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Scottish Re Reports Big Loss

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Poor results for the fourth quarter of 2006 have increased uncertainty about the future of Scottish Re Group Ltd.

Scottish Re, Hamilton, Bermuda, has been trying persuade its investors that it is in poor enough financial shape that investors should vote for a financing deal that will greatly dilute existing shareholders’ stake in the company.

Securities analysts say Scottish Re’s latest quarterly results look bad to them.

“While we expected a lot of noise this quarter, what we got was still an eye opener–enough so that we don’t think investors can or should ignore results,” John Nadel, an analyst in the New York office of Fox-Pitt, Kelton, writes in a comment on the results.

One silver lining is that the results could push shareholders who have been on the fence toward voting for the proposed financing transaction because the deal “is likely the only way to sustain some value for the common shareholders,” Nadel writes.

Scottish Re is reporting a net loss of $232 million for the fourth quarter of 2006 on $668 million in revenue, compared with $61 million in net income on $675 million in revenue for the fourth quarter of 2005.

Scottish Re reported a total of $377 million in net losses for 2006.

The company attributes $11 million in operating losses for the fourth quarter to higher-than-expected North American mortality, but the biggest charge, for $118 million, is a tax expense related to a $91 million valuation allowance on a deferred tax asset.

Units of Massachusetts Mutual Life Insurance Company, Springfield, Mass., and a group of affiliates of Cerberus Capital Management, L.P., New York, the organizations that have offered to pump $600 million into Scottish Re, have responded to the results by asking for a second change to a securities purchase agreement.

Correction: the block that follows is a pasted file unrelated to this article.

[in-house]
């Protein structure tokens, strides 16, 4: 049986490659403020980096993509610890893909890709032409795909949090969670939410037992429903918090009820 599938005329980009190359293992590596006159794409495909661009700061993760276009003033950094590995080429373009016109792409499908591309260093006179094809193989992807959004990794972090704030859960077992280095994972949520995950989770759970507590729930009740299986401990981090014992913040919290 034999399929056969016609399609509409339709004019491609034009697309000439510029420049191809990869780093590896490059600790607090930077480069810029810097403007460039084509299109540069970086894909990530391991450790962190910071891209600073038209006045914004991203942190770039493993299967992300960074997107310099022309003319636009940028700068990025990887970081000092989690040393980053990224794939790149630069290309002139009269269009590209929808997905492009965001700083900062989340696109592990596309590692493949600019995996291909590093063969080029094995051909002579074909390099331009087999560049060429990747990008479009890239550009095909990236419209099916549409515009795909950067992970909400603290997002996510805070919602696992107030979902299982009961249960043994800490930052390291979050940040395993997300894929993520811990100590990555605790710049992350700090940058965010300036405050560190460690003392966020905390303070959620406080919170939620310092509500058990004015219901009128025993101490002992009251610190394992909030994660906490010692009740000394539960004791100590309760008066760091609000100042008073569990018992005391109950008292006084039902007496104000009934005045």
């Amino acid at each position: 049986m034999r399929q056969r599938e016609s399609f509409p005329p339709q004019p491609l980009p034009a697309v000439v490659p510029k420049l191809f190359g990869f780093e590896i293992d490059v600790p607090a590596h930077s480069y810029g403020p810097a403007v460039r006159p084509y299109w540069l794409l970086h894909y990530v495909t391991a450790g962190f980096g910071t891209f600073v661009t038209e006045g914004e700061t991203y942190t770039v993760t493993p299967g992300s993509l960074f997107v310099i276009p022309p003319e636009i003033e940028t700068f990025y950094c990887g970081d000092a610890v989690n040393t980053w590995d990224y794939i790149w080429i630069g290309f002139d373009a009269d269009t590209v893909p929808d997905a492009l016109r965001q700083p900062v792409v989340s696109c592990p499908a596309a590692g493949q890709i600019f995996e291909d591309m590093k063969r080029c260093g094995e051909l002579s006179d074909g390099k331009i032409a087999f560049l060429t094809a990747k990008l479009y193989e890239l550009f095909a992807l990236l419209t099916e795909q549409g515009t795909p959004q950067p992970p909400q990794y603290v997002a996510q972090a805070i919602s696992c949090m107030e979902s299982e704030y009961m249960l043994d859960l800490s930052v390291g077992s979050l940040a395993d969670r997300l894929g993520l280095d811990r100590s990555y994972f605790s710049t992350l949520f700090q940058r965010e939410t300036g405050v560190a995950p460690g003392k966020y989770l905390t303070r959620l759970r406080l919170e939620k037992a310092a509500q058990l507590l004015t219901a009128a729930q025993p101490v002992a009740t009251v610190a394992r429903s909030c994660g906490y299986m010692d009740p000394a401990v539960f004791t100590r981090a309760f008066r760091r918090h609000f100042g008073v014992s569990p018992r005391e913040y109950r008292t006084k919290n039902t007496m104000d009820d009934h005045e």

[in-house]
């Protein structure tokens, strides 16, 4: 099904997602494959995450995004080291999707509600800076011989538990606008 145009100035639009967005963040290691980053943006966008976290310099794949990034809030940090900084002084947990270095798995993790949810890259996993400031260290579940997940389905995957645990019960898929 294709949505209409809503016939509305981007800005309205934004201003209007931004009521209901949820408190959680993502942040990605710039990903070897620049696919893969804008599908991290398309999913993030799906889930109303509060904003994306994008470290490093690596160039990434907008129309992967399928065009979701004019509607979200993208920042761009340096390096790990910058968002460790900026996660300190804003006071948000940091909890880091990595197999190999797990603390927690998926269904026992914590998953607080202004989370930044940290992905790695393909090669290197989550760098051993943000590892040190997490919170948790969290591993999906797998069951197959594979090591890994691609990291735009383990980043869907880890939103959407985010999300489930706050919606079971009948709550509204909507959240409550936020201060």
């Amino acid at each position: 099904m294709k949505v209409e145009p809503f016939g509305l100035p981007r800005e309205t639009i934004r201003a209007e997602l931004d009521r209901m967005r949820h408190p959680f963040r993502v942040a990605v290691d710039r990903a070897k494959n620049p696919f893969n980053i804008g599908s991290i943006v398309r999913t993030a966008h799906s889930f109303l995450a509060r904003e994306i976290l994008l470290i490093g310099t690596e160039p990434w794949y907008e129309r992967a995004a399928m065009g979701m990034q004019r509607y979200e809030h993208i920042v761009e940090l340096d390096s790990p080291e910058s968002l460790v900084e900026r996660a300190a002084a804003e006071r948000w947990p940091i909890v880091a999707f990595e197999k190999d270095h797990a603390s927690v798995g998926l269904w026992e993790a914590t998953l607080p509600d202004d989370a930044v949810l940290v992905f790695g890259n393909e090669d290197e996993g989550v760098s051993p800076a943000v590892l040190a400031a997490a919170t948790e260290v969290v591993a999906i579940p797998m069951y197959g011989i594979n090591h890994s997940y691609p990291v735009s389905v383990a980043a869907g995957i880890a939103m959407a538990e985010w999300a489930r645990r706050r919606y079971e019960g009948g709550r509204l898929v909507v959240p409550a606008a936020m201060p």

Scottish Re agreed in January to an amendment that changed the certificates of designation for the convertible shares.

The second amendment, negotiated Tuesday, will provide up to $68.5 million in “additional indemnity” for the investors if actual claims of in-force individual life reinsurance business acquired from ING America Insurance Holdings Inc. exceed expectations. The ING business originally was written by Security Life of Denver Company and Security Life of Denver International Ltd. before Scottish Re assumed responsibility for it.

Scottish Re has postponed a shareholder meeting planned for Feb. 23 back to March 2 to give shareholders more time to consider the amendment, Scottish Re says.

But, “I can affirmatively state that MassMutual Capital and Cerberus remain committed to closing the transaction and the amendment noted above is not expected to have any impact on the timing of the closing,” Scottish Re President Paul Goldean says in a statement.


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